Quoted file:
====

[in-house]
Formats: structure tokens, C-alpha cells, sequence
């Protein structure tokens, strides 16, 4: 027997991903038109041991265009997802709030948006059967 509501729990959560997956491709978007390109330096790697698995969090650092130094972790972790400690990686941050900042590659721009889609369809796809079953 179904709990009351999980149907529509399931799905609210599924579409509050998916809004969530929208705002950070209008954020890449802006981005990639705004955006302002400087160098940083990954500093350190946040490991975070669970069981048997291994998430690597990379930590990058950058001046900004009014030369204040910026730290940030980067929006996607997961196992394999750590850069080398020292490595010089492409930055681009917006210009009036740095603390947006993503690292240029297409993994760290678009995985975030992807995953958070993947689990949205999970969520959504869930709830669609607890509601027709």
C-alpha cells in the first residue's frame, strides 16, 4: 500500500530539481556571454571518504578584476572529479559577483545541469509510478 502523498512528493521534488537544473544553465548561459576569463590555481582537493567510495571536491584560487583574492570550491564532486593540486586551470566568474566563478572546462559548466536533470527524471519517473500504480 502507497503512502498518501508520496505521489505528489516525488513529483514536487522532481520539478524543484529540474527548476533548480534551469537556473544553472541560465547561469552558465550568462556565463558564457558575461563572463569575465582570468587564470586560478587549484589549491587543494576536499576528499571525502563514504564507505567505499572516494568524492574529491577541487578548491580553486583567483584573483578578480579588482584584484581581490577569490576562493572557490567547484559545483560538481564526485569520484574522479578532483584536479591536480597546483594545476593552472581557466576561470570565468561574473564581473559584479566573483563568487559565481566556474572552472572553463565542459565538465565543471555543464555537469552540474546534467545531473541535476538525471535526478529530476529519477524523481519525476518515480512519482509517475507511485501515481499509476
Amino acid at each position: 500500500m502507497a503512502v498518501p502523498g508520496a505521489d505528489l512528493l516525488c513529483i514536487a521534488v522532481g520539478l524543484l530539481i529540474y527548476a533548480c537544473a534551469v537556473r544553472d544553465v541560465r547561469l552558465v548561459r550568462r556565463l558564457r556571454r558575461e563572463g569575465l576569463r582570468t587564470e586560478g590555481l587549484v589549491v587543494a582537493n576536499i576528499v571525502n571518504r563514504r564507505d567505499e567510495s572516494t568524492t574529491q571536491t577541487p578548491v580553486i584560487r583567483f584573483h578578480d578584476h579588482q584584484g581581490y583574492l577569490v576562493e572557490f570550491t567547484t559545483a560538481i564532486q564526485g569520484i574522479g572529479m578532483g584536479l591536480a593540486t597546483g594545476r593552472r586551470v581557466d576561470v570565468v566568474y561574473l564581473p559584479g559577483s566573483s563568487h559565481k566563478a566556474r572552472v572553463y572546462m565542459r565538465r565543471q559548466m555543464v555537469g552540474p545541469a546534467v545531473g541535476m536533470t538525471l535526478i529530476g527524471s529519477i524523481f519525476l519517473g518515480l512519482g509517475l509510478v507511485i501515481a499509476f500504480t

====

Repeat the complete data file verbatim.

[in-house]
Formats: structure tokens, C-alpha cells, sequence
């Protein structure tokens, strides 16, 4: 027997991903038109041991265009997802709030948006059967 509501729990959560997956491709978007390109330096790697698995969090650092130094972790972790400690990686941050900042590659721009889609369809796809079953 179904709990009351999980149907529509399931799905609210599924579409509050998916809004969530929208705002950070209008954020890449802006981005990639705004955006302002400087160098940083990954500093350190946040490991975070669970069981048997291994998430690597990379930590990058950058001046900004009014030369204040910026730290940030980067929006996607997961196992394999750590850069080398020292490595010089492409930055681009917006210009009036740095603390947006993503690292240029297409993994760290678009995985975030992807995953958070993947689990949205999970969520959504869930709830669609607890509601027709």
C-alpha cells in the first residue's frame, strides 16, 4: 500500500530539481556571454571518504578584476572529479559577483545541469509510478 502523498512528493521534488537544473544553465548561459576569463590555481582537493567510495571536491584560487583574492570550491564532486593540486586551470566568474566563478572546462559548466536533470527524471519517473500504480 502507497503512502498518501508520496505521489505528489516525488513529483514536487522532481520539478524543484529540474527548476533548480534551469537556473544553472541560465547561469552558465550568462556565463558564457558575461563572463569575465582570468587564470586560478587549484589549491587543494576536499576528499571525502563514504564507505567505499572516494568524492574529491577541487578548491580553486583567483584573483578578480579588482584584484581581490577569490576562493572557490567547484559545483560538481564526485569520484574522479578532483584536479591536480597546483594545476593552472581557466576561470570565468561574473564581473559584479566573483563568487559565481566556474572552472572553463565542459565538465565543471555543464555537469552540474546534467545531473541535476538525471535526478529530476529519477524523481519525476518515480512519482509517475507511485501515481499509476
Amino acid at each position: 500500500m502507497a503512502v498518501p502523498g508520496a505521489d505528489l512528493l516525488c513529483i514536487a521534488v522532481g520539478l524543484l530539481i529540474y527548476a533548480c537544473a534551469v537556473r544553472d544553465v541560465r547561469l552558465v548561459r550568462r556565463l558564457r556571454r558575461e563572463g569575465l576569463r582570468t587564470e586560478g590555481l587549484v589549491v587543494a582537493n576536499i576528499v571525502n571518504r563514504r564507505d567505499e567510495s572516494t568524492t574529491q571536491t577541487p578548491v580553486i584560487r583567483f584573483h578578480d578584476h579588482q584584484g581581490y583574492l577569490v576562493e572557490f570550491t567547484t559545483a560538481i564532486q564526485g569520484i574522479g572529479m578532483g584536479l591536480a593540486t597546483g594545476r593552472r586551470v581557466d576561470v570565468v566568474y561574473l564581473p559584479g559577483s566573483s563568487h559565481k566563478a566556474r572552472v572553463y572546462m565542459r565538465r565543471q559548466m555543464v555537469g552540474p545541469a546534467v545531473g541535476m536533470t538525471l535526478i529530476g527524471s529519477i524523481f519525476l519517473g518515480l512519482g509517475l509510478v507511485i501515481a499509476f500504480t